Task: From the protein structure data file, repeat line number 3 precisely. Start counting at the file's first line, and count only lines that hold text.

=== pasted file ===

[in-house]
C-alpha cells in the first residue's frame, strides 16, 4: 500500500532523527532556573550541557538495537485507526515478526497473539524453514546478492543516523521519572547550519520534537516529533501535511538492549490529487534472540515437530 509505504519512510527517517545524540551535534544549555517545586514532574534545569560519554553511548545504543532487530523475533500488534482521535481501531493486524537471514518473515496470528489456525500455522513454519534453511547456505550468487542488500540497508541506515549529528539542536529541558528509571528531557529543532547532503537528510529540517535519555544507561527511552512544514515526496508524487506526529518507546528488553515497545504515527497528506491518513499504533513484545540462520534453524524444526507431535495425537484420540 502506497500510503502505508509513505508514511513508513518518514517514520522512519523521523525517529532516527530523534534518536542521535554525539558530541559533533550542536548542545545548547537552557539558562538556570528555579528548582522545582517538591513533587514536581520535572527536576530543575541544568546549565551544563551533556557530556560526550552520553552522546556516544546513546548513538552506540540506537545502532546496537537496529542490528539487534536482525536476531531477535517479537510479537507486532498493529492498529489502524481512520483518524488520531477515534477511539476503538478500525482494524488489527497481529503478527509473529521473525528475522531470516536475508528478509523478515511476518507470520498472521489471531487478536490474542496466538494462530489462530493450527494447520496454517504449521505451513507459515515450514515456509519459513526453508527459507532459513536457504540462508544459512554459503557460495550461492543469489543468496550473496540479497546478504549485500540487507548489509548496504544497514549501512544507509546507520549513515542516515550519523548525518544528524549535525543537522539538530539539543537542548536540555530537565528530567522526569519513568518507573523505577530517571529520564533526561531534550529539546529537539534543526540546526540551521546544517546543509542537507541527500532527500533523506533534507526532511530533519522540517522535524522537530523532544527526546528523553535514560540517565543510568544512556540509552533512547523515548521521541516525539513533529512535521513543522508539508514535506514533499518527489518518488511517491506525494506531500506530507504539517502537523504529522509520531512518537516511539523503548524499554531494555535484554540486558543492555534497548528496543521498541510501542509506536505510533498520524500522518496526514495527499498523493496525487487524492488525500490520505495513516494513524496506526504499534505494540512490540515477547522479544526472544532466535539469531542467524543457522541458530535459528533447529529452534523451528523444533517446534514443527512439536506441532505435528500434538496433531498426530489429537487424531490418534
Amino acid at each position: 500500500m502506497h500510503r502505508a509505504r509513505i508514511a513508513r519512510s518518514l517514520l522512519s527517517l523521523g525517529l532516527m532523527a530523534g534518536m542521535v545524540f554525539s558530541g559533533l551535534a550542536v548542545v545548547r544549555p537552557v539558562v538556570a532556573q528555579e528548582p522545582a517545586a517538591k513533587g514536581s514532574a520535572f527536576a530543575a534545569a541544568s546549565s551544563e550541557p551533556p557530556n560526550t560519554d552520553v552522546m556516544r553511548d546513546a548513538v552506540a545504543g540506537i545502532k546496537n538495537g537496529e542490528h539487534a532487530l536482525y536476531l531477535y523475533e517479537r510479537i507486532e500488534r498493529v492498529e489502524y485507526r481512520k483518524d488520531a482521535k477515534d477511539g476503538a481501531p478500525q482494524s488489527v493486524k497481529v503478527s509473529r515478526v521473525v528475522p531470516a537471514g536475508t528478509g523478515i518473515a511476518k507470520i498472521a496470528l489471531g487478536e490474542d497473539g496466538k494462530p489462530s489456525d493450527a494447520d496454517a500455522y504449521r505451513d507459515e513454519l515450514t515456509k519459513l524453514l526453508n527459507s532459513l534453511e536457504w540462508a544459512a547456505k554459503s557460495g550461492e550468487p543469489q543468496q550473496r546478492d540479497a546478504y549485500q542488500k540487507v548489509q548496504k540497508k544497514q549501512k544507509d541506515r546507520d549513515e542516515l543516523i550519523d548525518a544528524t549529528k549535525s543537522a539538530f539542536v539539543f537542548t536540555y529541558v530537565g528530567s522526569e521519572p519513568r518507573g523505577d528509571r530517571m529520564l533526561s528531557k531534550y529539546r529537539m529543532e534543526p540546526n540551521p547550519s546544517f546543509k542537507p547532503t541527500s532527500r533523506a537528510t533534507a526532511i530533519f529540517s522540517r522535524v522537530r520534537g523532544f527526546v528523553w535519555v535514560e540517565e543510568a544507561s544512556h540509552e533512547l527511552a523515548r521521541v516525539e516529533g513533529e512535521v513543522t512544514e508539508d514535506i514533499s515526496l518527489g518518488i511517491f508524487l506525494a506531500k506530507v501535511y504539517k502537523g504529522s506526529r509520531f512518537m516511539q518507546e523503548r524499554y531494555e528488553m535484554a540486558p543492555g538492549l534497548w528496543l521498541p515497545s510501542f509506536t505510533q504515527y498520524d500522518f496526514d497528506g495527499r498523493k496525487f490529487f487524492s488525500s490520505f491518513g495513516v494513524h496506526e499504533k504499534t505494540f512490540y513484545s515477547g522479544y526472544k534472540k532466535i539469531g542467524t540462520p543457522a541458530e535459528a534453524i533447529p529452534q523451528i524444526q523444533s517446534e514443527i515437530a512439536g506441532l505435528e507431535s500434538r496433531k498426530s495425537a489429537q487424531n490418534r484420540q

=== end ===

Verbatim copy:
Amino acid at each position: 500500500m502506497h500510503r502505508a509505504r509513505i508514511a513508513r519512510s518518514l517514520l522512519s527517517l523521523g525517529l532516527m532523527a530523534g534518536m542521535v545524540f554525539s558530541g559533533l551535534a550542536v548542545v545548547r544549555p537552557v539558562v538556570a532556573q528555579e528548582p522545582a517545586a517538591k513533587g514536581s514532574a520535572f527536576a530543575a534545569a541544568s546549565s551544563e550541557p551533556p557530556n560526550t560519554d552520553v552522546m556516544r553511548d546513546a548513538v552506540a545504543g540506537i545502532k546496537n538495537g537496529e542490528h539487534a532487530l536482525y536476531l531477535y523475533e517479537r510479537i507486532e500488534r498493529v492498529e489502524y485507526r481512520k483518524d488520531a482521535k477515534d477511539g476503538a481501531p478500525q482494524s488489527v493486524k497481529v503478527s509473529r515478526v521473525v528475522p531470516a537471514g536475508t528478509g523478515i518473515a511476518k507470520i498472521a496470528l489471531g487478536e490474542d497473539g496466538k494462530p489462530s489456525d493450527a494447520d496454517a500455522y504449521r505451513d507459515e513454519l515450514t515456509k519459513l524453514l526453508n527459507s532459513l534453511e536457504w540462508a544459512a547456505k554459503s557460495g550461492e550468487p543469489q543468496q550473496r546478492d540479497a546478504y549485500q542488500k540487507v548489509q548496504k540497508k544497514q549501512k544507509d541506515r546507520d549513515e542516515l543516523i550519523d548525518a544528524t549529528k549535525s543537522a539538530f539542536v539539543f537542548t536540555y529541558v530537565g528530567s522526569e521519572p519513568r518507573g523505577d528509571r530517571m529520564l533526561s528531557k531534550y529539546r529537539m529543532e534543526p540546526n540551521p547550519s546544517f546543509k542537507p547532503t541527500s532527500r533523506a537528510t533534507a526532511i530533519f529540517s522540517r522535524v522537530r520534537g523532544f527526546v528523553w535519555v535514560e540517565e543510568a544507561s544512556h540509552e533512547l527511552a523515548r521521541v516525539e516529533g513533529e512535521v513543522t512544514e508539508d514535506i514533499s515526496l518527489g518518488i511517491f508524487l506525494a506531500k506530507v501535511y504539517k502537523g504529522s506526529r509520531f512518537m516511539q518507546e523503548r524499554y531494555e528488553m535484554a540486558p543492555g538492549l534497548w528496543l521498541p515497545s510501542f509506536t505510533q504515527y498520524d500522518f496526514d497528506g495527499r498523493k496525487f490529487f487524492s488525500s490520505f491518513g495513516v494513524h496506526e499504533k504499534t505494540f512490540y513484545s515477547g522479544y526472544k534472540k532466535i539469531g542467524t540462520p543457522a541458530e535459528a534453524i533447529p529452534q523451528i524444526q523444533s517446534e514443527i515437530a512439536g506441532l505435528e507431535s500434538r496433531k498426530s495425537a489429537q487424531n490418534r484420540q